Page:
How to Manage Up and Keep Your Bosses Happy (Well, Most of Them)

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Hi, this isn't a tip but can you do a post on how to manage up?  I work with 8 to 10 managers and senior managers on a regular basis and am often in a situation where 2 people or more than 2 people are asking me to do tasks at the same time!  I feel like I am always pissing someone off.  Also, I'm at a Big 4 in a niche group if you care.
I beg your pardon? Eight? Let me guess, your only real motivation is not to be hassled, that and the fear of losing your job. But you know, that will only make you work just hard enough not to get fired, amirite
 
When it comes to managing up, there are a number of things you can do that will result in a more pleasant capital market servant experience. We'll run down a few here before turning it over to all of you out there in Internetland.
 
1. Determine urgency – Everyone that's coming to you with their requests, complaints, problems, etc. thinks that theirs are most important. Ultimately, what you're dealing with here is the management of egos. You must assess each problem individually and decide what can wait and what can't and massaging those all those egos accordingly. There are false alarms all around you and it's key that you identify those and put them at the bottom of your pile. For example, you know the person that peppers "ASAP" in everything they write or is notorious for marking their emails as "high importance"? Unless something in the body of those emails mentions impending death, they are NOT the emergencies they are made out to be.
 
2. Resist being the eager beaver – You know what is probably getting you killed? When your superior writes you an email at 3:15:05 pm and it says, "I need you to jump" and you respond to this email at 3:15:25 pm with "How high?" This sets you up for disaster. Simply put – take a reasonable amount of time getting back to people. If you are Johnny-on-the-spot, returning every email in less than two minutes, you're creating expectations. Later, when you're swamped and can't respond for ten minutes, people are going to start wondering if you're slipping. Casually get things done in the expected amount of time and no one will ever get impatient with you.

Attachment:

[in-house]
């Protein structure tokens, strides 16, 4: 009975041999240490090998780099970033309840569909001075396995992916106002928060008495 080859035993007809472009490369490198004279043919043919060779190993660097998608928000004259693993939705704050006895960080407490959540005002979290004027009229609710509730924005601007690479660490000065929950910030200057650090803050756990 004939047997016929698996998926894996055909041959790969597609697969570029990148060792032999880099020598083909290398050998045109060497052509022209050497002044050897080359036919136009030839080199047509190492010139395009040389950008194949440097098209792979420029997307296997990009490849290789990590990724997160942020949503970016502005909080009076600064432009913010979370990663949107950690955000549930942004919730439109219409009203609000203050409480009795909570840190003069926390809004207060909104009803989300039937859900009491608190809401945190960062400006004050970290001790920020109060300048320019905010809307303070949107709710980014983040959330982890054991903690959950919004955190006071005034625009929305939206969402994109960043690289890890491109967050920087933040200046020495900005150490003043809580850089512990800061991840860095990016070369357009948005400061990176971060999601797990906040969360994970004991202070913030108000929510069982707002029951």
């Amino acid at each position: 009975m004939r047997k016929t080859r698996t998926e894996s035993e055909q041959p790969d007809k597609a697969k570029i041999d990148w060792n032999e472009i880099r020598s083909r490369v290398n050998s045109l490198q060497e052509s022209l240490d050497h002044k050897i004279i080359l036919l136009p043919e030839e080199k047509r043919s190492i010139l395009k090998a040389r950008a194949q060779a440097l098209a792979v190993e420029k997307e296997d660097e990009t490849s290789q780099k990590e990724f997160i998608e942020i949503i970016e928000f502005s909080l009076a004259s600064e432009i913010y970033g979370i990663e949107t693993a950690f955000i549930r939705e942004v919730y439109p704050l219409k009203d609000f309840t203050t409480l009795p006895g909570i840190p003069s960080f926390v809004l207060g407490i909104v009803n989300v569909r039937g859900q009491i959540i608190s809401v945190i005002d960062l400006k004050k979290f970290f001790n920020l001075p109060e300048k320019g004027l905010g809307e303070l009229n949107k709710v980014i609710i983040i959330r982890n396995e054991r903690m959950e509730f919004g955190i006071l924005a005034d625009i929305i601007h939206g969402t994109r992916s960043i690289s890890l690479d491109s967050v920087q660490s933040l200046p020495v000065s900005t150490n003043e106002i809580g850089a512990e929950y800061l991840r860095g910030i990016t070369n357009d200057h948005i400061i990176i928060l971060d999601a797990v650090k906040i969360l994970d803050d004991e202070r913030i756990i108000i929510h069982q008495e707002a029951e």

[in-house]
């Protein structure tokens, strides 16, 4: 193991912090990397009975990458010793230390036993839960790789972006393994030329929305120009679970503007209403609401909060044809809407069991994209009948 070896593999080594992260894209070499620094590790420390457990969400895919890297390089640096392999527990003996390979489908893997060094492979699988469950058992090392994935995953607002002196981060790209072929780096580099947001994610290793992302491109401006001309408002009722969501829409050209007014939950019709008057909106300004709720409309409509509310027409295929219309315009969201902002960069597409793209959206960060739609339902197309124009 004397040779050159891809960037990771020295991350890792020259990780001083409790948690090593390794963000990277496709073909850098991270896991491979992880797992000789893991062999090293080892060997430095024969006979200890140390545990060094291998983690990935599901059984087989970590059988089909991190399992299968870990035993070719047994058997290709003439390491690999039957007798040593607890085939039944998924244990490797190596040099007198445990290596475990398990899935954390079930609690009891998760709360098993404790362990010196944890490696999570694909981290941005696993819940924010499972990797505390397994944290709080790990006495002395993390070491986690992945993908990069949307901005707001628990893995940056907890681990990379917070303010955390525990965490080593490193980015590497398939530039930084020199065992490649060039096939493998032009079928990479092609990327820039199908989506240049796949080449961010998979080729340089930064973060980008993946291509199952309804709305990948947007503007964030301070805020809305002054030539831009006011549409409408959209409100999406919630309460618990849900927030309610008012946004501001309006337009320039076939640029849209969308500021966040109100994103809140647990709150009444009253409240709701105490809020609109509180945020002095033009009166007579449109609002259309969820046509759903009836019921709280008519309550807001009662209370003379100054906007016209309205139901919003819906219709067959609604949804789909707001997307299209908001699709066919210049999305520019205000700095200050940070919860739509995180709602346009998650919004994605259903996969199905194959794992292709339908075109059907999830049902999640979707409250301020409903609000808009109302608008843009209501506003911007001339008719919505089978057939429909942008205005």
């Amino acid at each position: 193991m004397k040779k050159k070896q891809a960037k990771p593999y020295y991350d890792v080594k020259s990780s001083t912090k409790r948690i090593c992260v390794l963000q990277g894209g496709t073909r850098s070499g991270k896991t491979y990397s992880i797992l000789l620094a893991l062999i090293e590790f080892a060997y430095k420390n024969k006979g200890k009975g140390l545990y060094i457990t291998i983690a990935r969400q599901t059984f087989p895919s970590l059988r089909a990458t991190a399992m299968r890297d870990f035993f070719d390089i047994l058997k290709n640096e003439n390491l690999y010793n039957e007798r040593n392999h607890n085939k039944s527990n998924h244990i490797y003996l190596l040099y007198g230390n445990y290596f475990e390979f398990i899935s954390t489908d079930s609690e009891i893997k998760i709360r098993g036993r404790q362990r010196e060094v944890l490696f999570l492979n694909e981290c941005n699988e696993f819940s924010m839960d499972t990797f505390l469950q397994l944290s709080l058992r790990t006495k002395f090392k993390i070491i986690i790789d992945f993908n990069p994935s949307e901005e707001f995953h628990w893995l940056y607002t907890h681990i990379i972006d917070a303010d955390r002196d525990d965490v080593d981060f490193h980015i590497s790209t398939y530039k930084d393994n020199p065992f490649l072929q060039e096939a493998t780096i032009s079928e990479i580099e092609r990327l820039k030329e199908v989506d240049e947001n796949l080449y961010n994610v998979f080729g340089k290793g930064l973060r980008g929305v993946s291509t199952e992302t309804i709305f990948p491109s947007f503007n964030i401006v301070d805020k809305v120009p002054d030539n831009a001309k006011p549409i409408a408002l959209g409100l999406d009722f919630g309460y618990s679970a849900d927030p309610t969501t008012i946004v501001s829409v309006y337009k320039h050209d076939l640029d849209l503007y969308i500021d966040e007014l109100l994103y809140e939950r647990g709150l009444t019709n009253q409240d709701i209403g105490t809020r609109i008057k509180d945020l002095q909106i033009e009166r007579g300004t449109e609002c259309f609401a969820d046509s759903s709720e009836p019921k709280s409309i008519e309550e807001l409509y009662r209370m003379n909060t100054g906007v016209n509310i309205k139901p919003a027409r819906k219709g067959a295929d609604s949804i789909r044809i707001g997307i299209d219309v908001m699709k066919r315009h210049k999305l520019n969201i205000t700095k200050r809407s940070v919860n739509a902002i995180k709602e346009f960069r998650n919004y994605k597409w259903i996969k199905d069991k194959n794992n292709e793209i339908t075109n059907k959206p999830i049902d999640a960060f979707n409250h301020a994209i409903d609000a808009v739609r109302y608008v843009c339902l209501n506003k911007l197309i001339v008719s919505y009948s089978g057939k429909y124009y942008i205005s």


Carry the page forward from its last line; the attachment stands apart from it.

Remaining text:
3. Assess rank, act, and communicate with caution – When you have two priorities that are equal in terms of urgency and importance, sometimes you feel as though you have to close your eyes and point at one to determine how to proceed. This is wrong. First, measure the two seniors/managers/partners that are matched up for BSDishness. If there is a clear winner, then it's in your career's best interest to accommodate the bigger package. That DOES NOT mean you can blow off the person who is short-changed. Communicate with him/her as soon as you can to minimize the potential damage to their ego. If there's anything that the people above you hate, it's when something TOTALLY unexpected comes up, especially at the expense of someone else, even if it is a bigger wig. But if you get in front of them quickly and explain professionally that you're finishing something for so-and-so (who has a proverbial bigger d than you) and also how and when this screwed over person can expect their very important item. If this sounds like a tricky dance, that's because it is. You'll screw this up a few times before you get a formula down.
 
4. Don't leave people hanging – One of the best (and easiest) things you can do is simply talk to people. Are you going to keep everyone happy? HELL NO. Someone will always be pissed at you. The sooner you except that, the better. But you can minimize the dirty diapers by keeping people aware of your progress. You know what sucks? When you're a partner/manager/senior and you haven't heard from one of your people in a while, so you check in. And what does that person say to you? "Um, yeah. Haven't gotten to that yet. Kinda busy." Don't do that. Like I said, don't drop surprises on people, especially when that surprise is a giant paper bag of crap.
 
5. Don't set yourself up for failure by making promises you can't keep – If your boss has unreasonable expectations, then it's 100%-without-a-fucking-doubt-okay to tell them so. There are fire-breathing monsters in public accounting that can sense a flimsy spine through cubicle walls. Don't be one of those flimsy spines. Your career will die a miserable death at the hands of a frumpy, humorless, poorly dressed taskmaster. That's just pathetic. The sooner people realize that you won't put up with their pie-in-the-sky expectations, the easier your life will be.
 
Go forth.

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